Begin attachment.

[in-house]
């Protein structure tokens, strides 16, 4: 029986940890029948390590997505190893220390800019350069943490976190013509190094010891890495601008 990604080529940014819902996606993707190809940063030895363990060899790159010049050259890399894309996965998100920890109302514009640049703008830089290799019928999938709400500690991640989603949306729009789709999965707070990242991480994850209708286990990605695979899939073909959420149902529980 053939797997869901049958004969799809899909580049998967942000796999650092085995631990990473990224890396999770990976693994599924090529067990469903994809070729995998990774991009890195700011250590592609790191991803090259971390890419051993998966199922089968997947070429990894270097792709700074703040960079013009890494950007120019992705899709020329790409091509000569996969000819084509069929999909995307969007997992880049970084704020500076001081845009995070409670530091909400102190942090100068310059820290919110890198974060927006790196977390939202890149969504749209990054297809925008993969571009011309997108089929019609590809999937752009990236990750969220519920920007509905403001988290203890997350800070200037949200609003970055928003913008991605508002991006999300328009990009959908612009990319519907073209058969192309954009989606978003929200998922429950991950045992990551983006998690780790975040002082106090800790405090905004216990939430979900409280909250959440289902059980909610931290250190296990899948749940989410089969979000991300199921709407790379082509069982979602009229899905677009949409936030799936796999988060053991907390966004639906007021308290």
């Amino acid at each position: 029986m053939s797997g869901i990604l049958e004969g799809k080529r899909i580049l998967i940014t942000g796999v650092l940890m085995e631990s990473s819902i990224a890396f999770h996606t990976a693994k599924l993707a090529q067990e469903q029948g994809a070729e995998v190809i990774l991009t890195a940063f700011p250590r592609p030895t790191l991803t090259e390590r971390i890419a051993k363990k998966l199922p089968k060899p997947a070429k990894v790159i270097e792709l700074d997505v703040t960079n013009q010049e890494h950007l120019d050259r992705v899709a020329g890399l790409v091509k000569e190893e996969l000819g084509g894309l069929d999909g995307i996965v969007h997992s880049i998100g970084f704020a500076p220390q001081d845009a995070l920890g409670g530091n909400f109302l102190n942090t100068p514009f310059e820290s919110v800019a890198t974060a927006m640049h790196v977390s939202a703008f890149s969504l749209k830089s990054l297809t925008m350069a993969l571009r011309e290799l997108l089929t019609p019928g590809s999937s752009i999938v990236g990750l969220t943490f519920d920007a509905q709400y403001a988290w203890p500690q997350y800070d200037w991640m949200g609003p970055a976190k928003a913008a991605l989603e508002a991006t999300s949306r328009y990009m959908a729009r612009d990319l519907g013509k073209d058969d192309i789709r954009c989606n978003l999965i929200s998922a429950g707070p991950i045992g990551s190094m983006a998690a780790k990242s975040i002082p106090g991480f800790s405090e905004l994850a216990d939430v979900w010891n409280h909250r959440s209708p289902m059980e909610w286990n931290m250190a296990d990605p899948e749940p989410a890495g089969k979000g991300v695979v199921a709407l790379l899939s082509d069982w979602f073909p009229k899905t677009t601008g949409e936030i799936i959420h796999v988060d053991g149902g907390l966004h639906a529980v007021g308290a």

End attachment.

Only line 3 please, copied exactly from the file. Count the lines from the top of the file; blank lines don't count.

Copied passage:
């Amino acid at each position: 029986m053939s797997g869901i990604l049958e004969g799809k080529r899909i580049l998967i940014t942000g796999v650092l940890m085995e631990s990473s819902i990224a890396f999770h996606t990976a693994k599924l993707a090529q067990e469903q029948g994809a070729e995998v190809i990774l991009t890195a940063f700011p250590r592609p030895t790191l991803t090259e390590r971390i890419a051993k363990k998966l199922p089968k060899p997947a070429k990894v790159i270097e792709l700074d997505v703040t960079n013009q010049e890494h950007l120019d050259r992705v899709a020329g890399l790409v091509k000569e190893e996969l000819g084509g894309l069929d999909g995307i996965v969007h997992s880049i998100g970084f704020a500076p220390q001081d845009a995070l920890g409670g530091n909400f109302l102190n942090t100068p514009f310059e820290s919110v800019a890198t974060a927006m640049h790196v977390s939202a703008f890149s969504l749209k830089s990054l297809t925008m350069a993969l571009r011309e290799l997108l089929t019609p019928g590809s999937s752009i999938v990236g990750l969220t943490f519920d920007a509905q709400y403001a988290w203890p500690q997350y800070d200037w991640m949200g609003p970055a976190k928003a913008a991605l989603e508002a991006t999300s949306r328009y990009m959908a729009r612009d990319l519907g013509k073209d058969d192309i789709r954009c989606n978003l999965i929200s998922a429950g707070p991950i045992g990551s190094m983006a998690a780790k990242s975040i002082p106090g991480f800790s405090e905004l994850a216990d939430v979900w010891n409280h909250r959440s209708p289902m059980e909610w286990n931290m250190a296990d990605p899948e749940p989410a890495g089969k979000g991300v695979v199921a709407l790379l899939s082509d069982w979602f073909p009229k899905t677009t601008g949409e936030i799936i959420h796999v988060d053991g149902g907390l966004h639906a529980v007021g308290a």